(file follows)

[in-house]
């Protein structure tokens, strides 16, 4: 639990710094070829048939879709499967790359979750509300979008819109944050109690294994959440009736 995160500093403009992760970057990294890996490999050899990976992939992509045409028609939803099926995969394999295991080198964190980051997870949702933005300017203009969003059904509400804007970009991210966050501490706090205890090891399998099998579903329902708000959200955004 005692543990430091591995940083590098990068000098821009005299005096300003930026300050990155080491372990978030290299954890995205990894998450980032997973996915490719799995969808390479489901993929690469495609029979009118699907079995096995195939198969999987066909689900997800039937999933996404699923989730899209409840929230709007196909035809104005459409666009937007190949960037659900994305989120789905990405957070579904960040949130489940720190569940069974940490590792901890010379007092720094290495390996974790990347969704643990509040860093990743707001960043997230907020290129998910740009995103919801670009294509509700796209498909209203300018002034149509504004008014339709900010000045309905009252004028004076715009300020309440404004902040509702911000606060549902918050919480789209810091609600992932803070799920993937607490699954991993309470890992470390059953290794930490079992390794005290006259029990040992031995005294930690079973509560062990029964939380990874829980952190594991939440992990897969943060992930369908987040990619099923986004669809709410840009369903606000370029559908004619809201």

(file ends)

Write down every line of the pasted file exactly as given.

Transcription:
[in-house]
């Protein structure tokens, strides 16, 4: 639990710094070829048939879709499967790359979750509300979008819109944050109690294994959440009736 995160500093403009992760970057990294890996490999050899990976992939992509045409028609939803099926995969394999295991080198964190980051997870949702933005300017203009969003059904509400804007970009991210966050501490706090205890090891399998099998579903329902708000959200955004 005692543990430091591995940083590098990068000098821009005299005096300003930026300050990155080491372990978030290299954890995205990894998450980032997973996915490719799995969808390479489901993929690469495609029979009118699907079995096995195939198969999987066909689900997800039937999933996404699923989730899209409840929230709007196909035809104005459409666009937007190949960037659900994305989120789905990405957070579904960040949130489940720190569940069974940490590792901890010379007092720094290495390996974790990347969704643990509040860093990743707001960043997230907020290129998910740009995103919801670009294509509700796209498909209203300018002034149509504004008014339709900010000045309905009252004028004076715009300020309440404004902040509702911000606060549902918050919480789209810091609600992932803070799920993937607490699954991993309470890992470390059953290794930490079992390794005290006259029990040992031995005294930690079973509560062990029964939380990874829980952190594991939440992990897969943060992930369908987040990619099923986004669809709410840009369903606000370029559908004619809201």